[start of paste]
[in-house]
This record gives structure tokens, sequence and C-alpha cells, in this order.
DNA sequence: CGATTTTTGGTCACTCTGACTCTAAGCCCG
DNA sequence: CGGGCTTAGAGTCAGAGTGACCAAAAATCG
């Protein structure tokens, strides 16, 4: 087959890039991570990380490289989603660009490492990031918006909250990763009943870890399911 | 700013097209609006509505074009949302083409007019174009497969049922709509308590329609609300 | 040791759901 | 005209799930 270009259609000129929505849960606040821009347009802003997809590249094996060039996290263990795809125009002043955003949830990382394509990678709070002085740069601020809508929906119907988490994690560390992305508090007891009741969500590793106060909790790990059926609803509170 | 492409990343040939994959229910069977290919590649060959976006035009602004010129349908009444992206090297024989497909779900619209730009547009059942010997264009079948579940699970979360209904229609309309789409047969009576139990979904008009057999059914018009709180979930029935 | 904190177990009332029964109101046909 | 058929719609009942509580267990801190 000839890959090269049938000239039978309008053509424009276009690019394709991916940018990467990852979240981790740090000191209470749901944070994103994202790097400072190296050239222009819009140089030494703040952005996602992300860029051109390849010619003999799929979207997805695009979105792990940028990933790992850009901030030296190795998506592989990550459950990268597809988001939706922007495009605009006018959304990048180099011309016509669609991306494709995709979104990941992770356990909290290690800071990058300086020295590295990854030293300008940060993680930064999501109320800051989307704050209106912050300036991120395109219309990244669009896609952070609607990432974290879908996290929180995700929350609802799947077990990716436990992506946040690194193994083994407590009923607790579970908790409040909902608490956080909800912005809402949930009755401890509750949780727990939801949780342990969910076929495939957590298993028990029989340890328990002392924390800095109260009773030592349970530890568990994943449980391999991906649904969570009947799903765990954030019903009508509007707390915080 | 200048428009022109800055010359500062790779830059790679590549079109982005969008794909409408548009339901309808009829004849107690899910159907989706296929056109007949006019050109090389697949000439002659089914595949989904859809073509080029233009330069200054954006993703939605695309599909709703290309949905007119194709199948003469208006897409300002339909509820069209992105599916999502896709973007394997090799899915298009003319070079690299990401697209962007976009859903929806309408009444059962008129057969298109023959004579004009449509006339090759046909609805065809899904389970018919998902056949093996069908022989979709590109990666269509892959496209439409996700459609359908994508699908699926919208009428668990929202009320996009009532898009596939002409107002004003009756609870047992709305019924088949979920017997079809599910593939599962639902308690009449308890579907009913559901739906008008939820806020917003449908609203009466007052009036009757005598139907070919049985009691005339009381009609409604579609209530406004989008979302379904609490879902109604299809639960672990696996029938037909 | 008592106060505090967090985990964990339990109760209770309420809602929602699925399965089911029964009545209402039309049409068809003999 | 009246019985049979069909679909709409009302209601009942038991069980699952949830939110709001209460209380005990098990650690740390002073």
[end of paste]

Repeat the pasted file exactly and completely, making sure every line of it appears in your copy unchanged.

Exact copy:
[in-house]
This record gives structure tokens, sequence and C-alpha cells, in this order.
DNA sequence: CGATTTTTGGTCACTCTGACTCTAAGCCCG
DNA sequence: CGGGCTTAGAGTCAGAGTGACCAAAAATCG
């Protein structure tokens, strides 16, 4: 087959890039991570990380490289989603660009490492990031918006909250990763009943870890399911 | 700013097209609006509505074009949302083409007019174009497969049922709509308590329609609300 | 040791759901 | 005209799930 270009259609000129929505849960606040821009347009802003997809590249094996060039996290263990795809125009002043955003949830990382394509990678709070002085740069601020809508929906119907988490994690560390992305508090007891009741969500590793106060909790790990059926609803509170 | 492409990343040939994959229910069977290919590649060959976006035009602004010129349908009444992206090297024989497909779900619209730009547009059942010997264009079948579940699970979360209904229609309309789409047969009576139990979904008009057999059914018009709180979930029935 | 904190177990009332029964109101046909 | 058929719609009942509580267990801190 000839890959090269049938000239039978309008053509424009276009690019394709991916940018990467990852979240981790740090000191209470749901944070994103994202790097400072190296050239222009819009140089030494703040952005996602992300860029051109390849010619003999799929979207997805695009979105792990940028990933790992850009901030030296190795998506592989990550459950990268597809988001939706922007495009605009006018959304990048180099011309016509669609991306494709995709979104990941992770356990909290290690800071990058300086020295590295990854030293300008940060993680930064999501109320800051989307704050209106912050300036991120395109219309990244669009896609952070609607990432974290879908996290929180995700929350609802799947077990990716436990992506946040690194193994083994407590009923607790579970908790409040909902608490956080909800912005809402949930009755401890509750949780727990939801949780342990969910076929495939957590298993028990029989340890328990002392924390800095109260009773030592349970530890568990994943449980391999991906649904969570009947799903765990954030019903009508509007707390915080 | 200048428009022109800055010359500062790779830059790679590549079109982005969008794909409408548009339901309808009829004849107690899910159907989706296929056109007949006019050109090389697949000439002659089914595949989904859809073509080029233009330069200054954006993703939605695309599909709703290309949905007119194709199948003469208006897409300002339909509820069209992105599916999502896709973007394997090799899915298009003319070079690299990401697209962007976009859903929806309408009444059962008129057969298109023959004579004009449509006339090759046909609805065809899904389970018919998902056949093996069908022989979709590109990666269509892959496209439409996700459609359908994508699908699926919208009428668990929202009320996009009532898009596939002409107002004003009756609870047992709305019924088949979920017997079809599910593939599962639902308690009449308890579907009913559901739906008008939820806020917003449908609203009466007052009036009757005598139907070919049985009691005339009381009609409604579609209530406004989008979302379904609490879902109604299809639960672990696996029938037909 | 008592106060505090967090985990964990339990109760209770309420809602929602699925399965089911029964009545209402039309049409068809003999 | 009246019985049979069909679909709409009302209601009942038991069980699952949830939110709001209460209380005990098990650690740390002073």